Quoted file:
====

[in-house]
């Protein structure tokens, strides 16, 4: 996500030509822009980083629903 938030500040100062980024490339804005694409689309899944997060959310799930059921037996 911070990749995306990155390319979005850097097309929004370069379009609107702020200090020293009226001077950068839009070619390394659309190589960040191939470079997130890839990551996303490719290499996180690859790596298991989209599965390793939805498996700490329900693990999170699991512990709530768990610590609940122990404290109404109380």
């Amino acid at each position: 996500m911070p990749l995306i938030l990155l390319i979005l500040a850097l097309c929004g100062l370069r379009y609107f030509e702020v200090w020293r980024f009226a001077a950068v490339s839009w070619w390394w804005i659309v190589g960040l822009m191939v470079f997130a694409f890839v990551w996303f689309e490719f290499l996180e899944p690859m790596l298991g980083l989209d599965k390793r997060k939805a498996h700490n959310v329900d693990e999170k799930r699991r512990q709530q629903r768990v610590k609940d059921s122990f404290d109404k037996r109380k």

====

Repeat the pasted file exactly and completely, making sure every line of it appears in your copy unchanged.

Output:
[in-house]
């Protein structure tokens, strides 16, 4: 996500030509822009980083629903 938030500040100062980024490339804005694409689309899944997060959310799930059921037996 911070990749995306990155390319979005850097097309929004370069379009609107702020200090020293009226001077950068839009070619390394659309190589960040191939470079997130890839990551996303490719290499996180690859790596298991989209599965390793939805498996700490329900693990999170699991512990709530768990610590609940122990404290109404109380």
């Amino acid at each position: 996500m911070p990749l995306i938030l990155l390319i979005l500040a850097l097309c929004g100062l370069r379009y609107f030509e702020v200090w020293r980024f009226a001077a950068v490339s839009w070619w390394w804005i659309v190589g960040l822009m191939v470079f997130a694409f890839v990551w996303f689309e490719f290499l996180e899944p690859m790596l298991g980083l989209d599965k390793r997060k939805a498996h700490n959310v329900d693990e999170k799930r699991r512990q709530q629903r768990v610590k609940d059921s122990f404290d109404k037996r109380k």